Although Chagas cardiomyopathy therapy follows the standard recommendations for the treatment of HF, the efficacy and safety of medication for HF in people with Chagas disease are uncertain [53,54]. A clinical trial with rosuvastatin did not provide conclusive information relating its utility in the management of CCC [54]. However, efforts are being made to link standard therapies for HF to potential benefits in CCC. Thus, there is a report indicating that enalapril might enhance aspects of inflammation in CCC in a murine model of Chagas disease [55]. On the other hand, specific antiparasitic therapy with azole antifungals is very promising [56]. Further advances in CCC therapy include stem cell treatment such as bone marrow mononuclear cells (BMMCs), which contains hematopoietic progenitors and also mesenchymal stem cells (MSCs), nanotechnology for drug delivery, and antioxidants such as curcumin [57]. Most of these strategies are in preclinical stages or the preliminary results are not as promising as expected. Thus, we are encouraged to find drugs capable of altering the natural course of this neglected tropical disease, improving the activity of current antichagasic drugs or decreasing aspects of pathophysiology, which may increase patients survival and quality of life [58,59]. It is necessary to emphasize that, at this time, there is no curative treatment for chronic Chagas' heart disease.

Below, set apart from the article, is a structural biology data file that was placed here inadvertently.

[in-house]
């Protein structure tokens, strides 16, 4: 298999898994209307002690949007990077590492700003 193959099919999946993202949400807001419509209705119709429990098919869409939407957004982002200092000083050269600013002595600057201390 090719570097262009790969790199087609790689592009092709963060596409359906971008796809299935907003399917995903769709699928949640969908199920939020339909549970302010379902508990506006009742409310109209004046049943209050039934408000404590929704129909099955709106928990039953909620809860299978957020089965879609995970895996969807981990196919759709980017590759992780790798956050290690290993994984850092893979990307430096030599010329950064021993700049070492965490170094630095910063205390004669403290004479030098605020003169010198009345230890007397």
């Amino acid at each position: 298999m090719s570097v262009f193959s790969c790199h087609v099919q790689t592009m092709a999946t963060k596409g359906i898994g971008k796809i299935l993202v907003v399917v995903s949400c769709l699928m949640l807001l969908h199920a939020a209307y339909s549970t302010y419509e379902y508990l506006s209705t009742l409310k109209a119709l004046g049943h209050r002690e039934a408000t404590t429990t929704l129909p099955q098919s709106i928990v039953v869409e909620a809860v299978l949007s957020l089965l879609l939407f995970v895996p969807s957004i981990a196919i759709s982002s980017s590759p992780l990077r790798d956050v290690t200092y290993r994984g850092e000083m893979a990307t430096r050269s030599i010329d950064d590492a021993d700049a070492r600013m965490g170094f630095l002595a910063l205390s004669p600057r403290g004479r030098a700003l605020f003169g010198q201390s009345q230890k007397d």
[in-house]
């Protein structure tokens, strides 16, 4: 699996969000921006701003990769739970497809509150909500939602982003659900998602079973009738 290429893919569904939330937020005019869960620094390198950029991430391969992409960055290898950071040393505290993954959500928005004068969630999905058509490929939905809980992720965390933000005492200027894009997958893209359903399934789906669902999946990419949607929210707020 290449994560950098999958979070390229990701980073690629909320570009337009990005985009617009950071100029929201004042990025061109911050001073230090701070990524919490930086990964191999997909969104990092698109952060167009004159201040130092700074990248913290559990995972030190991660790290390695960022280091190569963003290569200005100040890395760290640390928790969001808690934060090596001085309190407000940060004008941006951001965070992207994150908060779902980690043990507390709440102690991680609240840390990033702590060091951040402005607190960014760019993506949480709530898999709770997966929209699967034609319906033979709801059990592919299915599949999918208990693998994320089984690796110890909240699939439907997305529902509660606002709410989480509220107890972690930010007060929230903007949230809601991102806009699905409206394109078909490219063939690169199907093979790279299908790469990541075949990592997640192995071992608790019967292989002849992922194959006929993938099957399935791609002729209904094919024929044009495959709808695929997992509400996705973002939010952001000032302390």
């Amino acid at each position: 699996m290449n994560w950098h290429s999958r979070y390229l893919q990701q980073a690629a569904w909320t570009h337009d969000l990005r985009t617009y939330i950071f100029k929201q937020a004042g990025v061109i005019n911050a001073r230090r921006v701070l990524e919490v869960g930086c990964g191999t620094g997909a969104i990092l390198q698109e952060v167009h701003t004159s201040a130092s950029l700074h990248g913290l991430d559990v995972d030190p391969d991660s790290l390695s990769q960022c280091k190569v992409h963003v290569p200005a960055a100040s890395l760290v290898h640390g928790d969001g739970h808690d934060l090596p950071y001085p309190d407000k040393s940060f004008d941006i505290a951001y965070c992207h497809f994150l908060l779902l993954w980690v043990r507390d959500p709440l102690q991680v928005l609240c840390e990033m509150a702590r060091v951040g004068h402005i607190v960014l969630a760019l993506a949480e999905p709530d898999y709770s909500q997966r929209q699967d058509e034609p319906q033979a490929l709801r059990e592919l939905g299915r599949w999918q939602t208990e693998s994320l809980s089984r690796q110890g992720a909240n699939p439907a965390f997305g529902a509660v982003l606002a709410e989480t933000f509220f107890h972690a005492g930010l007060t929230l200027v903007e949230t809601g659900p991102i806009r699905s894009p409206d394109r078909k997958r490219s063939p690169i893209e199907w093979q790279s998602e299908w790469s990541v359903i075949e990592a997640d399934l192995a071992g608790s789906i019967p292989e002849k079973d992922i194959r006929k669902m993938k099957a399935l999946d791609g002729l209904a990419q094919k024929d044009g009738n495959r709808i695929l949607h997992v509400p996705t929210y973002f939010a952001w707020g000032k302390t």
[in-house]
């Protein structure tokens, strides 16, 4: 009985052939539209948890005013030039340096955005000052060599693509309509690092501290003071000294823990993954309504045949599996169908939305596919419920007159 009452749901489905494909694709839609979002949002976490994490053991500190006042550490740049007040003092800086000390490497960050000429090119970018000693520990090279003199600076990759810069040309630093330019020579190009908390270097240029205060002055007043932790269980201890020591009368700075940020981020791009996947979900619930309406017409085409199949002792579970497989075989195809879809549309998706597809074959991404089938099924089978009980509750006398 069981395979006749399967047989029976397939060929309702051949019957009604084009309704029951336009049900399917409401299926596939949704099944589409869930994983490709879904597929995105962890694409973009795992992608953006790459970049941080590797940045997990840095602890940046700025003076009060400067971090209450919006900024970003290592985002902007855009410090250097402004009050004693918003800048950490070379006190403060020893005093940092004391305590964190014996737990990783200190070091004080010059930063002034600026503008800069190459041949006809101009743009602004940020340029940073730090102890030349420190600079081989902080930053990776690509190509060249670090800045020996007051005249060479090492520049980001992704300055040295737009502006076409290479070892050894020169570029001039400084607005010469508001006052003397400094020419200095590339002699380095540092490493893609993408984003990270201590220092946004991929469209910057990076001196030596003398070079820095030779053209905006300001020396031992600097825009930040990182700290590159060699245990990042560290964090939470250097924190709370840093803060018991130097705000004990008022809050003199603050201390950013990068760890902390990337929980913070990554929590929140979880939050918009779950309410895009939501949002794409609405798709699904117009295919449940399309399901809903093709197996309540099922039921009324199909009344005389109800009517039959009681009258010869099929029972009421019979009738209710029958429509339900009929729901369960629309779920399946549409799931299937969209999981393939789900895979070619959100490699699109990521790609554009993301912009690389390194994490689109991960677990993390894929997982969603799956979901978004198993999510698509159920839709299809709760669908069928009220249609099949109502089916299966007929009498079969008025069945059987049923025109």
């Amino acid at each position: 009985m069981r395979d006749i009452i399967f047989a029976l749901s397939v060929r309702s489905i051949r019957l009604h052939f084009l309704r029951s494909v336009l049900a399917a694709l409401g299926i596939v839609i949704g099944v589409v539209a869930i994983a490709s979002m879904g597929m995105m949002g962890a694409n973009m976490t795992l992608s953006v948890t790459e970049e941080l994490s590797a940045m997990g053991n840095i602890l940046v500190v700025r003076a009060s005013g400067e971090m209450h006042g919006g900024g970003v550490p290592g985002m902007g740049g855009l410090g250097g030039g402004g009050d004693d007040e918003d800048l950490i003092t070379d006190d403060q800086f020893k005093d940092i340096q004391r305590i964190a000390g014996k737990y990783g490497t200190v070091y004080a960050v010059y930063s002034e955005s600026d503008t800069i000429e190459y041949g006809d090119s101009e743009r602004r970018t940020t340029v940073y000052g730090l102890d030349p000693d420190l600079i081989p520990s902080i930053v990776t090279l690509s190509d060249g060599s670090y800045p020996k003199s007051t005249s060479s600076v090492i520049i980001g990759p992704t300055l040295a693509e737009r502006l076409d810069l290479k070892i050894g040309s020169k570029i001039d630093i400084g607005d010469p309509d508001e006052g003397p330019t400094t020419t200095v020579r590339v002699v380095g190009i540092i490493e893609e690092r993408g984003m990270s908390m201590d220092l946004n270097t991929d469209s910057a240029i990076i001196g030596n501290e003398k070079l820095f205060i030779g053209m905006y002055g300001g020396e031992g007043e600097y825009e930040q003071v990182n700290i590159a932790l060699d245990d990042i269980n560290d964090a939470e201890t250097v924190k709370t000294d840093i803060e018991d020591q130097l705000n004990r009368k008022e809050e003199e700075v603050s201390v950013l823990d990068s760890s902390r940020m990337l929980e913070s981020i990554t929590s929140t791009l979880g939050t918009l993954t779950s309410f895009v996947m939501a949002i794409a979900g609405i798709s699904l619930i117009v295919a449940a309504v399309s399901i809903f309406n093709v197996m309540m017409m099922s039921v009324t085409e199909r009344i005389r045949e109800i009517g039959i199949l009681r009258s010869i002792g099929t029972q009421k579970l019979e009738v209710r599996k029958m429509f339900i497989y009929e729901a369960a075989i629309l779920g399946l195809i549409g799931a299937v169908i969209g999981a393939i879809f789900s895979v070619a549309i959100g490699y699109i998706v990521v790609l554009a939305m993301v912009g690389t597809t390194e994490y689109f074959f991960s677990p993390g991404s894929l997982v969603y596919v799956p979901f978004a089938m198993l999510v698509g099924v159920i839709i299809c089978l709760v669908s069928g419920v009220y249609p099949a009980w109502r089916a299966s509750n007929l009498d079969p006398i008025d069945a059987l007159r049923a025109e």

Summary
  • Cardiomyopathy in chronic Chagas disease has a vascular component that contributes to the development of a chronic ischemic condition.

  • Myocardial inflammation can be modulated by drugs that are currently in use, for example aspirin or the cholesterol-lowering statins.

  • Pharmacological modulation of key aspects of inflammation as well as the activation of cardioprotective pathways is an attractive strategy that deserves further study.

Abbreviations

     
  • COX-2

    ciclooxygenase 1

  •  
  • eNOS

    endothelial nitric oxide synthase

  •  
  • ICAM1

    intracelular adhesion molecule 1

  •  
  • VCAM-1

    vascular celular adhesion molecule 1

Competing Interests

The Authors declare that there are no competing interests associated with the manuscript.